For the spatiotemporal data classes described here, a[i,j,k] selects spatial features i, tem poral instances j, and data variable(s) k. Unless drop=FALSE is added to such a call, selecting a single time or single feature results in an object that is no longer spatiotemporal, but either snapshot of a particular moment, or history at a particular feature (Galton 2004).
Similar to selection on spatial objects in sp and time series objects in xts, space and time indices can be deﬁned by index or boolean vectors, but also by higherlevel expressions such as spatial areas and time periods. For instance, the selection
R> air_quality[2:3, 1:10, "PM10"]
yields air quality data for the second and third spatial features, and the ﬁrst 10 time instances. Higherlevel spatial and temporal expressions can be used, and
R> air_quality[Germany, "2008::2009", "PM10"]
selects the PM10 measurements for the years 20089, lying in Germany, when Germany is a Spatial object (e.g., a SpatialPolygons) that deﬁnes Germany.
4.6. Coercion to long and wide tables
Spatiotemporal data objects can be coerced to the corresponding purely spatial objects. Objects of class STFDF will be represented in timewide form, where only the ﬁrst (selected) data variable is retained:
^{4} a convention that was partially broken for class SpatialGridDataFrame, where a[i,j,k] could select the kth data variable of the spatial grid selection with spatial grid row(s) i and column(s) j, unless the length of i equals the number of grid cells.
12
spacetime: SpatioTemporal Data in R
R> 
xs1 
= as(stfdf, 
"Spatial") 

R> 
class(xs1) 

[1] 
"SpatialPointsDataFrame" 

attr(,"package") 

[1] 
"sp" 

R> 
xs1 

coordinates 
X2010.08.05.10.00.00 
X2010.08.05.11.00.00 

point1 
(0, 
0) 
9.66 
9.64 

point2 
(0, 
1) 
21.20 
19.50 

point3 
(1, 
1) 
29.90 
32.10 

X2010.08.05.12.00.00 
X2010.08.05.13.00.00 

point1 
8.98 
11.4 

point2 
19.60 
19.8 

point3 
30.20 
29.8 
as time values are diﬃcult to retrieve from these column names, this object gets the proper time values as an attribute:
R> attr(xs1, "time")
[1] 
"20100805 
10:00:00 
GMT" 
"20100805 
11:00:00 
GMT" 
[3] 
"20100805 
12:00:00 
GMT" 
"20100805 
13:00:00 
GMT" 
Objects of class STSDF or STIDF will be represented in long form, where time is added as additional column:
R> 
x 
= 
as(stfdf, 
"STIDF") 

R> 
xs2 
= 
as(x, "Spatial") 

R> 
class(xs2) 

[1] 
"SpatialPointsDataFrame" 

attr(,"package") 

[1] 
"sp" 
R> xs2[1:4,]
coordinates 
values 
ID 
time 


0) 
9.66 
ID_1 
20100805 
10:00:00 

1) 
21.20 
ID_2 
20100805 
10:00:00 

1) 
29.90 
ID_3 
20100805 
10:00:00 

0) 
9.64 
ID_4 
20100805 
11:00:00 
Journal of Statistical Software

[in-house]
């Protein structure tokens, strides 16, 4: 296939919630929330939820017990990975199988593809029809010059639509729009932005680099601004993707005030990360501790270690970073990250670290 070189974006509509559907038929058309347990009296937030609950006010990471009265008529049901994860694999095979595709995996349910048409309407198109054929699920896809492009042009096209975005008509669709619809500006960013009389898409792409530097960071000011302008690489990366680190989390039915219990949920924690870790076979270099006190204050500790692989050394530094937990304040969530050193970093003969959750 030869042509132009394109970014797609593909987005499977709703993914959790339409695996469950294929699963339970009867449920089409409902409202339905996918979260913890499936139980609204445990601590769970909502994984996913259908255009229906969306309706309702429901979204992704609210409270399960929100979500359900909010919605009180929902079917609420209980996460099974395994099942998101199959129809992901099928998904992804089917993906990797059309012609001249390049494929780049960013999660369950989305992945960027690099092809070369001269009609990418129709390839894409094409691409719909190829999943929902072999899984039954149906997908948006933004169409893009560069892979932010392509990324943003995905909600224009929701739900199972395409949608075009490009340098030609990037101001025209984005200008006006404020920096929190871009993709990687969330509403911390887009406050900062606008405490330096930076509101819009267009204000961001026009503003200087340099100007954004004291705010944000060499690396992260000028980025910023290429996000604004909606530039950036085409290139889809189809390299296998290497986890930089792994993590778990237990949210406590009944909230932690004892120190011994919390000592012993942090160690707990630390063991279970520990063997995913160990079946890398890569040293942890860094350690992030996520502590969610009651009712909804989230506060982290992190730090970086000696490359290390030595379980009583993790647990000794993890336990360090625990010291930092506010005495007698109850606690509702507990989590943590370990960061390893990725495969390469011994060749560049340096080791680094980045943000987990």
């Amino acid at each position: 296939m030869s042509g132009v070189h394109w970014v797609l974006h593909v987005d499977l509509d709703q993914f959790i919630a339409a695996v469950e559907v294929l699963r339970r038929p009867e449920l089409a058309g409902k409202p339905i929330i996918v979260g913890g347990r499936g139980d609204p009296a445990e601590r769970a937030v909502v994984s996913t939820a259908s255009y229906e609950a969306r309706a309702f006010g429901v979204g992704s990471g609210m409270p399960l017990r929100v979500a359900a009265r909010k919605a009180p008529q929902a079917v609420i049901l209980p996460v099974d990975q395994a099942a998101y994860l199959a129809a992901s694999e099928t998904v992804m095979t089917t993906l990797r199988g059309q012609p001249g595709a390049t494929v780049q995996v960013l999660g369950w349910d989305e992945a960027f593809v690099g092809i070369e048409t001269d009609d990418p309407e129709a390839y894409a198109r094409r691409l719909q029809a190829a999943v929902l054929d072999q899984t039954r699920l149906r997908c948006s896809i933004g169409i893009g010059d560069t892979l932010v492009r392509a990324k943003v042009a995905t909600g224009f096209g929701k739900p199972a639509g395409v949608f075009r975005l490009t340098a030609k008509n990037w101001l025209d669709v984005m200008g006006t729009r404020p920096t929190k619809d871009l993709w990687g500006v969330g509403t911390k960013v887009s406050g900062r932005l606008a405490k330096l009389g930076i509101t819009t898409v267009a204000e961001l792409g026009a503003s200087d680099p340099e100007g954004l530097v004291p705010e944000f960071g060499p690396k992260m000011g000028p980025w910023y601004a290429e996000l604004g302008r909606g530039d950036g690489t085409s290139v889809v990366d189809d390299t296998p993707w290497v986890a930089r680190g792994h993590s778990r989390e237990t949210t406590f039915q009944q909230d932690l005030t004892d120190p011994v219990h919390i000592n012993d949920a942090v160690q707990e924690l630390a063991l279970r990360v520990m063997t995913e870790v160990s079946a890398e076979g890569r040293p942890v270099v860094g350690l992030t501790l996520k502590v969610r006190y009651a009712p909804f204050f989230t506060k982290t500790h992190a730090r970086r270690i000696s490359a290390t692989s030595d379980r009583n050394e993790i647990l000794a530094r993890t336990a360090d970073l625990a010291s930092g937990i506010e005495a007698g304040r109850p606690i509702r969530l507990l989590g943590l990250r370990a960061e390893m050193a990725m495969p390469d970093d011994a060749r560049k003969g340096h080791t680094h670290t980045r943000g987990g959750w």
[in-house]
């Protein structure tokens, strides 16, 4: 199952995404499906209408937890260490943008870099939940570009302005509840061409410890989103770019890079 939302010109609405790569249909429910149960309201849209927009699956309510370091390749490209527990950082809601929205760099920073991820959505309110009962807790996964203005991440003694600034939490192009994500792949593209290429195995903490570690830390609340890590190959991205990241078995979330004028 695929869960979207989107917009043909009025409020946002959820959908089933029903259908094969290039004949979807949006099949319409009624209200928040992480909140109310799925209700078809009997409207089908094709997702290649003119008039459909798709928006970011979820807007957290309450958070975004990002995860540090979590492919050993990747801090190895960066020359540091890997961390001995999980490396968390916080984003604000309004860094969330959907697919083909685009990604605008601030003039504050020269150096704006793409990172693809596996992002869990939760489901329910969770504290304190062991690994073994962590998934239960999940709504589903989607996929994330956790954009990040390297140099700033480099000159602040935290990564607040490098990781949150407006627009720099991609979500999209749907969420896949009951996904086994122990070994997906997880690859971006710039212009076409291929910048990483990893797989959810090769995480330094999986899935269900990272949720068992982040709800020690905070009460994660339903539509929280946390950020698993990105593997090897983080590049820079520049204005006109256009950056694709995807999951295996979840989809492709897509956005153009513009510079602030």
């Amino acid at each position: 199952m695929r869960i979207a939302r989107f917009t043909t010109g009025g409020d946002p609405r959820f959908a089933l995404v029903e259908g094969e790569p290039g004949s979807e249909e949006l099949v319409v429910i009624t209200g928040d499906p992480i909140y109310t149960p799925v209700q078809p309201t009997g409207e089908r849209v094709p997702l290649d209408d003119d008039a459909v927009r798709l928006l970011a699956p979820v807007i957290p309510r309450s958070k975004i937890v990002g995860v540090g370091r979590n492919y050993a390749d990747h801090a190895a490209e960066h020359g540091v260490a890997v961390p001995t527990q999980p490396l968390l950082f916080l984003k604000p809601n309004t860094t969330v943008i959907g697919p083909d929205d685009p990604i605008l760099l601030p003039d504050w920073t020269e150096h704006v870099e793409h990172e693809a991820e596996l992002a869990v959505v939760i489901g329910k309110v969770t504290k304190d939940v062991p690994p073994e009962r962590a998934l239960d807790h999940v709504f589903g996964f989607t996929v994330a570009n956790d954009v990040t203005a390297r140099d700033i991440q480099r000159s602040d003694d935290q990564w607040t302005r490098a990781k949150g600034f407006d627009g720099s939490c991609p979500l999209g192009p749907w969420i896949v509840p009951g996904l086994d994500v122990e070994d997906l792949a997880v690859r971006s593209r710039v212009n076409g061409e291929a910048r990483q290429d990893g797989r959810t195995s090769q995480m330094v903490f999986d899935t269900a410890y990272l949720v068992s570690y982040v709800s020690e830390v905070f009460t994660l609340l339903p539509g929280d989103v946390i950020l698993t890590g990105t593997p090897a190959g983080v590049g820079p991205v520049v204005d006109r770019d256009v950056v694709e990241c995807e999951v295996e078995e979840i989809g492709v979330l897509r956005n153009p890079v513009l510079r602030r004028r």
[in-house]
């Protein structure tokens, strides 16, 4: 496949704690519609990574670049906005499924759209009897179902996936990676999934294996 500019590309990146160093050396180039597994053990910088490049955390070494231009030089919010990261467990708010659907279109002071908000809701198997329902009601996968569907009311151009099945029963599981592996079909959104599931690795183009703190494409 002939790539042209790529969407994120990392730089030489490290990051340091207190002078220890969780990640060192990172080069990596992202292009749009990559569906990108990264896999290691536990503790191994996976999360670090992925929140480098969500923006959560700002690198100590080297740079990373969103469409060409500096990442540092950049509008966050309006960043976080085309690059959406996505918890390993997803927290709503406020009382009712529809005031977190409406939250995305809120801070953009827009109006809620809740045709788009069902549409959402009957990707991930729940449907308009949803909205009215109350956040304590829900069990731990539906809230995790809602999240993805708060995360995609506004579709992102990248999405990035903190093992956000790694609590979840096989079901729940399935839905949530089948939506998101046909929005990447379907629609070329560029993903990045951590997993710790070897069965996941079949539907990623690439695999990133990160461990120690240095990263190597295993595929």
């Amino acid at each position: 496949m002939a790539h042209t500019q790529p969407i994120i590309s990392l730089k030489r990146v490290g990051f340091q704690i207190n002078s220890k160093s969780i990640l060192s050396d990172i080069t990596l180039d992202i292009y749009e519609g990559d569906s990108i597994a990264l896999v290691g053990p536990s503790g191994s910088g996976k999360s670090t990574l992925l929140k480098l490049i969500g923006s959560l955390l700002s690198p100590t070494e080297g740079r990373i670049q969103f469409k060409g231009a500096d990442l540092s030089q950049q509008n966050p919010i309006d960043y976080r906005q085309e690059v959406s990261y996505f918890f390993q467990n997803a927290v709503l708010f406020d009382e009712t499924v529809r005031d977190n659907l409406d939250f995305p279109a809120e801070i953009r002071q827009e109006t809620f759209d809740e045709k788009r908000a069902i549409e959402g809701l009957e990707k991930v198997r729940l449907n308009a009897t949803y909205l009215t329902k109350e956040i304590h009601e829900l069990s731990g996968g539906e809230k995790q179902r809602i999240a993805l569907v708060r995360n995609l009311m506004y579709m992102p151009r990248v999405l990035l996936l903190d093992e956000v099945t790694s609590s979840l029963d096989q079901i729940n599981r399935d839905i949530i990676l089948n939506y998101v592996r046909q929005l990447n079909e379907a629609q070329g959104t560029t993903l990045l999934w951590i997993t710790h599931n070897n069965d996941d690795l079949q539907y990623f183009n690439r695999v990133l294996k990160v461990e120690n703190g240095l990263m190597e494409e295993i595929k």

13
5.1. stplot: panels, spacetime plots, animation
The stplot method can create a few specialized plot types for the classes in the spacetime package. They are:
multipanel plots In this form, for each time step (selected) a map is plotted in a separate panel, and the strip above the panel indicates what the panel is about. The panels share x and yaxis, no space needs to be lost by separating white space, and a common legend is used. Three types are implemented for STFDF data:
The x and y axis denote space, an example for gridded data is shown in Figure˜4, for polygon data in Figure˜9. The stplot is a wrapper around spplot in package sp, and inherits most of its options,
The x and y axis denote time and value; one panel for each spatial feature, colors may indicate diﬀerent variables (mode="tp"); see Figure˜5 (left),
The x and y axis denote time and value; one panel for each variable, colors may denote diﬀerent features (mode="ts"); see Figure˜5 (right).
For both cases with time is on the yaxis (Figure˜5), values over time for diﬀerent variables or features are connected with lines, as is usual with time series plots. This can be changed to symbols by specifying type=’p’.
spacetime plots Spacetime plots show data in a spacetime crosssection, with e.g., space on the xaxis and time on the yaxis. (See also Figure˜1.)
Hovm¨oller diagrams (Hovm¨oller 1949) are an example of these for full spacetime lat tices, i.e., objects of class STFDF. To obtain such a plot, the arguments mode and scaleX
should be considered; some special care is needed when only the x or yaxis needs to
be plotted instead of the spatial index (1
n);
details are found in the stplot documen
... tation. An example of a Hovm¨ollerstyle plot with station index along the xaxis and
time along the yaxis is obtained by
R> 
scales=list(x=list(rot 
= 
45)) 

R> 
stplot(wind.data, 
mode 
= 
"xt", 
scales 
= 
scales, 
xlab 
= 
NULL) 
and shown in Figure˜6. Hovm¨oller plots.
Note that the yaxis direction is opposite to that of regular
animated plots Animation is another way of displaying change over time; a sequence of spplots, one for each time step, is looped over when the parameter animate is set to a positive value (indicating the time in seconds to pause between subsequent plots).
Time series plots Time series plots are a fairly common type of plot in R. Package xts has a plot method that allows univariate time series to be plotted. Many (if not most) plot routines in R support time to be along the x or yaxis. The plot in Figure˜7 was generated by using package lattice (Sarkar 2008), and uses a colour palette from package RColorBrewer (Neuwirth 2011).
14
spacetime: SpatioTemporal Data in R
0.5
0.0
−0.5
−1.0
Figure 4: Spacetime interpolations of wind (square root transformed, detrended) over Ireland using a separable product covariance model, for 10 time points regularly distributed over the month for which daily data was considered (April, 1961).
6.1. Time periods or time instances